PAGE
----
Jordan HallThe NEC Jazz Orchestra opens its season with Tonight: The Music of Leonard Bernstein on Thursday, October 18 at Jordan Hall

Program of Bernstein classics is part of NEC's fall celebration of the great composer, conductor, and educator's centennial including an exhibition of more than 150 Bernstein artifacts

As part of NEC's celebration of the 100th anniversary of Leonard Bernstein's birth, the NEC Jazz Orchestra kicks off their season with a program of Bernstein classics on Thursday, October 18 at NEC's Jordan Hall, 290 Huntington Avenue, Boston. Ken Schaphorst conducts the 7:30 p.m. performance. Free, tickets required. For information call 617-585-1122 or visit

The program includes selections from Bernstein's beloved Broadway masterpiece West Side Story, a piece he wrote for Billie Holiday entitled "Big Stuff," and "Almighty Father" from his Mass. The program will also feature his "Prelude, Fugue, and Riffs," which Bernstein described as "a serious piece of American music," premiered on the "Omnibus" television show entitled "The World of Jazz." The concert will include more music from that 1955 TV show, including Bernstein's blues arrangements as well as two contrasting perspectives on the jazz standard "Sweet Sue, Just You."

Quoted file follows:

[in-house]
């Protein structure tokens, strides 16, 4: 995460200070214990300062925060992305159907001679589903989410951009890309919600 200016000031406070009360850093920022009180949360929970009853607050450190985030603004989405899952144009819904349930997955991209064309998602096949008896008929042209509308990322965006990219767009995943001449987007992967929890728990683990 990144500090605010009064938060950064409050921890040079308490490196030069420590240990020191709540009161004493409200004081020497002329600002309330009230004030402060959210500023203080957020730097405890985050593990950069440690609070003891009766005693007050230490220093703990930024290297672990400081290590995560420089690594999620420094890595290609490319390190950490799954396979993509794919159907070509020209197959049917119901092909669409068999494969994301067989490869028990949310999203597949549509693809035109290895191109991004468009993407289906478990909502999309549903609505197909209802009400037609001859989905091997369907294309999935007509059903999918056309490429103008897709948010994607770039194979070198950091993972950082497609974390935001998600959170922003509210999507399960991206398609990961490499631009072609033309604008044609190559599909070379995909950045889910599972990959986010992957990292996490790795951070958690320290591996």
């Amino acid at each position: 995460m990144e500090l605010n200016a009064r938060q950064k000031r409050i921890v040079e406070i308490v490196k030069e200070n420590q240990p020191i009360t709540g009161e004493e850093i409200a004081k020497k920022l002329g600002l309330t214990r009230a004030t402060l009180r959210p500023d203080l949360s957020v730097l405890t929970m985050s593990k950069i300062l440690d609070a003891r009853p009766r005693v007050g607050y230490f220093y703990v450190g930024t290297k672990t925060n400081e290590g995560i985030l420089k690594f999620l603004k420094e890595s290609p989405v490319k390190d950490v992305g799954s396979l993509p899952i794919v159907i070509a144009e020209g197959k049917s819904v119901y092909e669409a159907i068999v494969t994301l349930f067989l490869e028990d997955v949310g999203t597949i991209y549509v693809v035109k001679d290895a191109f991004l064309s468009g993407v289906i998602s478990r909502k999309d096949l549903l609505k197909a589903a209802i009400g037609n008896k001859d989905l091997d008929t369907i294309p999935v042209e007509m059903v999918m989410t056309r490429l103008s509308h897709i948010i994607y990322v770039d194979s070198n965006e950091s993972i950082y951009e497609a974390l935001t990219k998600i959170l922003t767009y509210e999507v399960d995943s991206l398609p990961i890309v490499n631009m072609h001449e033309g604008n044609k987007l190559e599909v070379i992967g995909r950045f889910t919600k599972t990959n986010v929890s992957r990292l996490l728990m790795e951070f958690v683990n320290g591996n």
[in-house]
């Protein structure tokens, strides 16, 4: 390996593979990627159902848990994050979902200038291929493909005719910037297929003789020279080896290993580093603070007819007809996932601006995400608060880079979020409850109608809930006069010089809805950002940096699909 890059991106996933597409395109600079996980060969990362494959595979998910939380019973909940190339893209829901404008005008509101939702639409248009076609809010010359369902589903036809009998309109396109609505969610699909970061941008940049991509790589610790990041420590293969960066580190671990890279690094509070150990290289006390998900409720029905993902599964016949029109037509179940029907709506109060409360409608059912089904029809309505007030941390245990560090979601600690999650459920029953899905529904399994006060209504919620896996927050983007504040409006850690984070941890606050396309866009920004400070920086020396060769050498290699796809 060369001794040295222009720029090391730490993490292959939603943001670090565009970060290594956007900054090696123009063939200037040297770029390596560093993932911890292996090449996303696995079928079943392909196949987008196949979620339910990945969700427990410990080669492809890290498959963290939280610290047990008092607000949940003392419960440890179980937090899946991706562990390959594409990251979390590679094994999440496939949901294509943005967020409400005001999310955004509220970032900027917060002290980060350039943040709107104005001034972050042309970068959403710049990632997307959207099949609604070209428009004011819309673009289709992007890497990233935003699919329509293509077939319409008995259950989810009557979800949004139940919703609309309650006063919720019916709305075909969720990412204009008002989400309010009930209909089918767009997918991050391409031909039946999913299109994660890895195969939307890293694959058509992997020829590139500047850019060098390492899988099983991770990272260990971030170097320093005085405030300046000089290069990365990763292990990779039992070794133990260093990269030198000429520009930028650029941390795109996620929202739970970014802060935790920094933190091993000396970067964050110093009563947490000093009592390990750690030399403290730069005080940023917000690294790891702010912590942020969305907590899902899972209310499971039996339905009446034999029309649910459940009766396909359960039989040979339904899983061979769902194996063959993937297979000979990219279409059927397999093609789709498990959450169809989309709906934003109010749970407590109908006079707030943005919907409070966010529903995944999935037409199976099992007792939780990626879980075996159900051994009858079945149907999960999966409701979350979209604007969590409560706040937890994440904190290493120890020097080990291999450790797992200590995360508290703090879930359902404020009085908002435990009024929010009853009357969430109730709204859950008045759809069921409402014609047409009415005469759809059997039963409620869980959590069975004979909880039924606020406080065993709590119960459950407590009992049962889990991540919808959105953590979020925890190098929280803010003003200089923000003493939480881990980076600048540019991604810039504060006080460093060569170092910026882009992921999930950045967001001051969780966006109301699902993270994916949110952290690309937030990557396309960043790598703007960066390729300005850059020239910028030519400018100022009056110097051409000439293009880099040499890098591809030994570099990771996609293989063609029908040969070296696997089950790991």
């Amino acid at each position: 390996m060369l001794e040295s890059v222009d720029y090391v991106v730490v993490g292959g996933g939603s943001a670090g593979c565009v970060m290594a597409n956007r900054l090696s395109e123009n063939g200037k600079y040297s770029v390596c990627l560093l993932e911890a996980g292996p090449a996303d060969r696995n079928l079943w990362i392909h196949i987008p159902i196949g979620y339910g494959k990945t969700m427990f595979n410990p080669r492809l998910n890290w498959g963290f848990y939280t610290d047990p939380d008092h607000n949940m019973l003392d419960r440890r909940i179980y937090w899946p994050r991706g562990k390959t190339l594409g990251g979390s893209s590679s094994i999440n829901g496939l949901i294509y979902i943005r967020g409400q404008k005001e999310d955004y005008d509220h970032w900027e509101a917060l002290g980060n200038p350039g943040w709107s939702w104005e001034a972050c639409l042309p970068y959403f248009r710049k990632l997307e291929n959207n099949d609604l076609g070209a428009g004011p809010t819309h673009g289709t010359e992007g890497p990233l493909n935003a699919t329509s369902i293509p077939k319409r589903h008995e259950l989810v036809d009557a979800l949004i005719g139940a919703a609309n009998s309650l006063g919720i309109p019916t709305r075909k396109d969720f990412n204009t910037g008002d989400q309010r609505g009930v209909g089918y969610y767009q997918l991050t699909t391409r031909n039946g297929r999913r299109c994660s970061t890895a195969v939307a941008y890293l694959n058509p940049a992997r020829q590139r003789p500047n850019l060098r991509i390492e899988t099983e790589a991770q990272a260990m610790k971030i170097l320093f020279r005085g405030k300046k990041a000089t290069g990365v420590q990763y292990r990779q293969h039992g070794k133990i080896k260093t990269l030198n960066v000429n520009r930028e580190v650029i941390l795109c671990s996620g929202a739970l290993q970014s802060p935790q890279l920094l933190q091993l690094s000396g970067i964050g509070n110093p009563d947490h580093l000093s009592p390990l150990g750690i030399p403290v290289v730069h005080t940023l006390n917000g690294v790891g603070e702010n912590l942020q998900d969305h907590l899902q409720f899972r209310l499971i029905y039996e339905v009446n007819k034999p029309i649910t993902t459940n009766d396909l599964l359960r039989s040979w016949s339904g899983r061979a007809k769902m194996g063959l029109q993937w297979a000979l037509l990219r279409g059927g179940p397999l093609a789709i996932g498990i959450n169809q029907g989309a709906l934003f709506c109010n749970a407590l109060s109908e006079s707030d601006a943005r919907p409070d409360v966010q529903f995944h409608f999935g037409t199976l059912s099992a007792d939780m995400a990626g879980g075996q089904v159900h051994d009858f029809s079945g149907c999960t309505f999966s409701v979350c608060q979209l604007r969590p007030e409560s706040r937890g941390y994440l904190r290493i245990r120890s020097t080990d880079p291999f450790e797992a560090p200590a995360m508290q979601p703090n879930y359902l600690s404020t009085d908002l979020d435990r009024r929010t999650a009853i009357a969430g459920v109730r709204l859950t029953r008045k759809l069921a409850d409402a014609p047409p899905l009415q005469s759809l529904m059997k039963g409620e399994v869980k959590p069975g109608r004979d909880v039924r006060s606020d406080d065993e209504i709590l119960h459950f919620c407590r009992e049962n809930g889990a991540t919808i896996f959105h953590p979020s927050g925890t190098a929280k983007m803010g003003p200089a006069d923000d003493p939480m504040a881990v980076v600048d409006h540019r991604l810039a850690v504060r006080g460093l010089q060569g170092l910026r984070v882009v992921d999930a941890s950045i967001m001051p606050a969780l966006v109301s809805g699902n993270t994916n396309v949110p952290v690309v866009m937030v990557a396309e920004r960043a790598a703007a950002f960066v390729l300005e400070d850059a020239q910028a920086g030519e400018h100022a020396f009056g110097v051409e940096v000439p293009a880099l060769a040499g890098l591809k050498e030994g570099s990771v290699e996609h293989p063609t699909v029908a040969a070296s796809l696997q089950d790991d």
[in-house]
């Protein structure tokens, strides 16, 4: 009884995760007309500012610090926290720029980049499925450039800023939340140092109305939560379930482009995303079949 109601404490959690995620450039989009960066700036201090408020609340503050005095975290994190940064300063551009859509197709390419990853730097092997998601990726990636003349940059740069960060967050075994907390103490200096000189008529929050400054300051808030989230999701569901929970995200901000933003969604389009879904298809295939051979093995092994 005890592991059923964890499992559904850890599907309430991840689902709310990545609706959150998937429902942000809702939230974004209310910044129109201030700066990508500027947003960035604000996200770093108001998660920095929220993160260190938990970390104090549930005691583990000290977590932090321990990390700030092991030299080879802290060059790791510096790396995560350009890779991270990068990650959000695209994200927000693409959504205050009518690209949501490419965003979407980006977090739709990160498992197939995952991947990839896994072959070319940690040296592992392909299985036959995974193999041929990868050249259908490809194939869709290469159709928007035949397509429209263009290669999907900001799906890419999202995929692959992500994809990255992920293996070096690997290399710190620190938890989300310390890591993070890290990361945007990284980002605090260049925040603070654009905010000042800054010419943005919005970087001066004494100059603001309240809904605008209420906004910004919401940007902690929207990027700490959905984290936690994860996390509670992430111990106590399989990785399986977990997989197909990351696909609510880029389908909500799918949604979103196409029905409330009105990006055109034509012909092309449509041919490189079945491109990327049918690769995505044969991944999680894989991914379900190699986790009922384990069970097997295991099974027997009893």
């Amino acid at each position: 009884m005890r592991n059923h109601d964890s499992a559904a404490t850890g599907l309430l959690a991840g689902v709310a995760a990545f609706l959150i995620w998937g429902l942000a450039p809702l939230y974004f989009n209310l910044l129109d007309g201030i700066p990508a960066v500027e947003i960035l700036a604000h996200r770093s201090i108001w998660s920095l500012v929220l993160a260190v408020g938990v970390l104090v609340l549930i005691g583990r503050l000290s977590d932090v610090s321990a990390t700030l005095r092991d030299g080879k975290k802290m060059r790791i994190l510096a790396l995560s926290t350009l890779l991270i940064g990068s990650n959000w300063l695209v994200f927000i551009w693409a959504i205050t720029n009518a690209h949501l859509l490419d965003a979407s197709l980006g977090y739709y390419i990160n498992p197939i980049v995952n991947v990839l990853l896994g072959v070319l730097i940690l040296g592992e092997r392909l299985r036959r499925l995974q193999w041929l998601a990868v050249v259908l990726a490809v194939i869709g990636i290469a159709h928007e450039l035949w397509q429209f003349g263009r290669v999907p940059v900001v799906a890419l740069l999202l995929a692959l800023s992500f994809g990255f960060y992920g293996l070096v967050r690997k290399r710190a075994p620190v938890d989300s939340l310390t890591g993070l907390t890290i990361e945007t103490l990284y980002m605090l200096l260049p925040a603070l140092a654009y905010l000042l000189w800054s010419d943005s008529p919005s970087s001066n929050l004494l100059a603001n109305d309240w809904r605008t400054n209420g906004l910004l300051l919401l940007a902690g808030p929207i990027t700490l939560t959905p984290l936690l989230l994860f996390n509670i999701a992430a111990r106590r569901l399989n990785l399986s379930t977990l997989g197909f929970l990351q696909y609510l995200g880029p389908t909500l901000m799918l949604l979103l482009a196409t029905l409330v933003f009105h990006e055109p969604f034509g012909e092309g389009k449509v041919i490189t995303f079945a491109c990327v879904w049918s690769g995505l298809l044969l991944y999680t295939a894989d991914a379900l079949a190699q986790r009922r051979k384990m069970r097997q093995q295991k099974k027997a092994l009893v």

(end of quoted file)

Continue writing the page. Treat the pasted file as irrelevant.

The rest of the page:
The concert is one of numerous NEC events to celebrate Bernstein's centennial. A Boston native, Bernstein was an alumnus of NEC Prep and one of America's greatest 20th-century composers, conductors, and educators. The celebration includes the exhibit Leonard Bernstein at 100 on display at the Student Life and Performance Center through November 11. The exhibit features more than 150 artifacts including photographs, personal items, scores, correspondence, and films. Visitors will learn about Bernstein's early years from Boston Latin to Harvard, and enjoy interactive displays on West Side Story and conducting. Other Bernstein 100 events feature the NEC Philharmonia on October 3, NEC Symphony on October 17 and November 7, NEC Opera on October 23 and 24, NEC Youth Philharmonic on November 15, and NEC Youth Chorale on November 11.

NEC's Jazz Studies Department was the first fully accredited jazz studies program at a music conservatory. The brainchild of Gunther Schuller, who moved quickly to incorporate jazz into the curriculum when he became president of the Conservatory in 1967, the Jazz Studies faculty has included six MacArthur "genius" grant recipients (three currently teaching) and four NEA Jazz Masters. The program has spawned numerous Grammy winning composers and performers and has an alumni list that reads like a who's who of jazz. As Mike West writes in JazzTimes: "NEC's jazz studies department is among the most acclaimed and successful in the world; so says the roster of visionary artists that have comprised both its faculty and alumni."

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